Thursday, October 17, 2013

Foreign Language Waiver Evaluations

Many individuals with learning disabilities experience difficulty learning a foreign language. Learning disabilities (LD) adversely affect language-based tasks such as reading, spelling, writing, or listening in the person’s native language. Such problems tend to be magnified even further in the process of learning a foreign language.

Phonological difficulties (problems with tasks involving putting sounds together and pulling sounds apart in spoken & written language) and orthographic difficulties (problems with sound-symbol tasks in
language) have the most immediate and severe impact on foreign language learning. These types of abilities are necessary for the fundamental task of learning a new alphabet, such as Hebrew, or a new sound-symbol system, such as spelling the nasal sounds in French.

Individuals who experienced delays in learning to speak, required speech therapy, had difficulty learning to read (especially phonics), struggle with spelling and demonstrate inconsistent use of grammar and/or writing mechanics, often have serious difficulty learning a foreign language.

At the same time, an increasing number of individuals with learning disabilities are attending college. Supports and services vary widely, however, ranging from basic classroom and testing accommodations, to special sections of a foreign language, to foreign language waivers, to course substitutions.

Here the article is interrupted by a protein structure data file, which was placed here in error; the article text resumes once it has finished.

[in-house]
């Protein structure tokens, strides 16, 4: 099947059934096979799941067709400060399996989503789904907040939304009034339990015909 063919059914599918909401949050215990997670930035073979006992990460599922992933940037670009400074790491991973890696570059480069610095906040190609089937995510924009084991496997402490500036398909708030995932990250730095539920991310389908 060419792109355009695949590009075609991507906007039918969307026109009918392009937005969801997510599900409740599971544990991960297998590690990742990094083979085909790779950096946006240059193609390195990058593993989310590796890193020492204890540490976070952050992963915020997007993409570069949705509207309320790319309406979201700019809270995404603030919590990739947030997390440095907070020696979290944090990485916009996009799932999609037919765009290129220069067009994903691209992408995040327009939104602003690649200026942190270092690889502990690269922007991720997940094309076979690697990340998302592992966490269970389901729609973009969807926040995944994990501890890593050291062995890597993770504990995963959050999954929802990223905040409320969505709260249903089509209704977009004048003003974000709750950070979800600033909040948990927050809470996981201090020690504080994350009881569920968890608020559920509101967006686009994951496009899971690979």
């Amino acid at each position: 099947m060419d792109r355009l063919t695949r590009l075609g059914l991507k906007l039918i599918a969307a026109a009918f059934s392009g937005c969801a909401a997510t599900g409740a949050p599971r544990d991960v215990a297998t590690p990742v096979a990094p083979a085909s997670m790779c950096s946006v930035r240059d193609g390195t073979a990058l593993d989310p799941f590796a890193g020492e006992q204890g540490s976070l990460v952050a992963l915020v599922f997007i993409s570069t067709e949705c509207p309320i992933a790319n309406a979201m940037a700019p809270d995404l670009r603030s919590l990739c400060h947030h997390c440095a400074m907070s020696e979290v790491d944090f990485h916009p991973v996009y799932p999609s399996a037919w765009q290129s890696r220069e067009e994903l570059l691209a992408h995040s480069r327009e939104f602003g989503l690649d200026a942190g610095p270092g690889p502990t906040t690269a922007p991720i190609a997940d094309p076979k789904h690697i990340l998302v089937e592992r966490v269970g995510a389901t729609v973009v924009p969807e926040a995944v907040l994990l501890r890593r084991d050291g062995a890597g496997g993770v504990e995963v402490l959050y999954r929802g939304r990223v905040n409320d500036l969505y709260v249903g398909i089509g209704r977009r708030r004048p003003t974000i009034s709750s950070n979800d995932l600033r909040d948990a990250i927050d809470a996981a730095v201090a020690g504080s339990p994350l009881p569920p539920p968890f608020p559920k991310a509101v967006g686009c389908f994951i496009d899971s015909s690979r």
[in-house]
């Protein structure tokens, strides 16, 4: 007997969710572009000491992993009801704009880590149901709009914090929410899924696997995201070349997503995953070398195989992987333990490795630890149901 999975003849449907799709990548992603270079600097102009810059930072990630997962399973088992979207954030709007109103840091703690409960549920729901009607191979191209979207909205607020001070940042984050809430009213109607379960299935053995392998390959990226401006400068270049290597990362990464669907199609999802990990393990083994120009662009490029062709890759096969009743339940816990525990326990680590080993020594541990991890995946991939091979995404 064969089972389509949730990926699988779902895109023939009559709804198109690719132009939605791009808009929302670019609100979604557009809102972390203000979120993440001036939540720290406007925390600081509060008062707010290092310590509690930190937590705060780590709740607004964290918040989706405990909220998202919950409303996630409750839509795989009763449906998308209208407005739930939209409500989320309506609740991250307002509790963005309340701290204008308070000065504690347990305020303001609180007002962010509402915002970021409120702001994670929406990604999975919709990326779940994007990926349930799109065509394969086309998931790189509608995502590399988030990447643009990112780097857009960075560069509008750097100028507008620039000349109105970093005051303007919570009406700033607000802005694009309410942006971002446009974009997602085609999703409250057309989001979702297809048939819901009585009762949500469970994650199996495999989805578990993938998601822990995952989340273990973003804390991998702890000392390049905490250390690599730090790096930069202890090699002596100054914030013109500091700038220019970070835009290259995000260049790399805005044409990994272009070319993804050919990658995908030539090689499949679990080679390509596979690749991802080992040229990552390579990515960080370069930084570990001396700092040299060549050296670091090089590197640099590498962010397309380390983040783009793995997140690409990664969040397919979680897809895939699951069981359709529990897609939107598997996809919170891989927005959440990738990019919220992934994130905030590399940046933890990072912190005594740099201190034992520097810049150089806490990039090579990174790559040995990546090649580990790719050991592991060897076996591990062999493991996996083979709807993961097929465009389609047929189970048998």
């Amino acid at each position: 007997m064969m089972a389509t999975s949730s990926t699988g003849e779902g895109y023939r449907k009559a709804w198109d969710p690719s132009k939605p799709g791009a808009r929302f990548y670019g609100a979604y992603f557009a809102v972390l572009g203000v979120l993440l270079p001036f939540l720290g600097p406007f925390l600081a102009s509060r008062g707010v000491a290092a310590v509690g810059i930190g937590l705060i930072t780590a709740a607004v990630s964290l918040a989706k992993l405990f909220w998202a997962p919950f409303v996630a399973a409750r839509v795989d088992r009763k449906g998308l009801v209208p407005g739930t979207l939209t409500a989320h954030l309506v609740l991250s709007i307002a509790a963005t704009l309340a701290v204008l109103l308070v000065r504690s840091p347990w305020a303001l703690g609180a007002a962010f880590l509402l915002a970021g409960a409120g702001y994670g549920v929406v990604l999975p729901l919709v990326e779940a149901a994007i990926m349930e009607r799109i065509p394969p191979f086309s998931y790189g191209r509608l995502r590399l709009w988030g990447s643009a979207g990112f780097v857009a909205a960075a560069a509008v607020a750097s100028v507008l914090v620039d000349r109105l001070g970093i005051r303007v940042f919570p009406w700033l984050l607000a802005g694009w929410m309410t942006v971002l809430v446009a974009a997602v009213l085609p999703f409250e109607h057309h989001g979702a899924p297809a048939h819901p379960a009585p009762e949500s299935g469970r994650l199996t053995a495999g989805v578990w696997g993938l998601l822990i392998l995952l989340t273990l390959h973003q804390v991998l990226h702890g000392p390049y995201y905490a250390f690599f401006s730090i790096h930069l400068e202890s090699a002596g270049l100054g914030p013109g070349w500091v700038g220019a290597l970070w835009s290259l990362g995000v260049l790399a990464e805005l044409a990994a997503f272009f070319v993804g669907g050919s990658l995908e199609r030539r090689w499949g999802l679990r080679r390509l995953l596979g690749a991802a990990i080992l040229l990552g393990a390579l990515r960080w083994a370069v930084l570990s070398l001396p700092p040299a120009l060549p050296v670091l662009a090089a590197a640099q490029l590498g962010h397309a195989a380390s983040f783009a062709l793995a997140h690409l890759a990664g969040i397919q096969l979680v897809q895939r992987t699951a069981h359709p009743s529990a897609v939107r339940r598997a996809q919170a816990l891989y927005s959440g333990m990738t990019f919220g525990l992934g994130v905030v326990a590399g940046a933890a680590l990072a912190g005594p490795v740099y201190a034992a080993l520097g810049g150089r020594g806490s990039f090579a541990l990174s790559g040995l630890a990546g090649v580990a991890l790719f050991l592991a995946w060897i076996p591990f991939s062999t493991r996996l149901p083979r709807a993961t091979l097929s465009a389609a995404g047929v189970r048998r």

Although federal law requires colleges and universities to provide reasonable accommodations for students who have documented learning disabilities, the range of accommodations and modifications is generally determined by each school, college or university.

On August 15, 1997, the US District Court issued its decision in the case of Guckenberger vs. Boston University (C.A. No, 96-11426-PBS). In part, the ruling held that if a foreign language requirement is not part of the fundamental nature of the student's program, than students with requisite documentation of specific learning disabilities should be able to substitute another course for the foreign language.

To determine if you qualify for a foreign language waive in high school or college call 
(717) 569-6223 to schedule an evaluation with Margaret J. Kay, Ed.D. Psychologist

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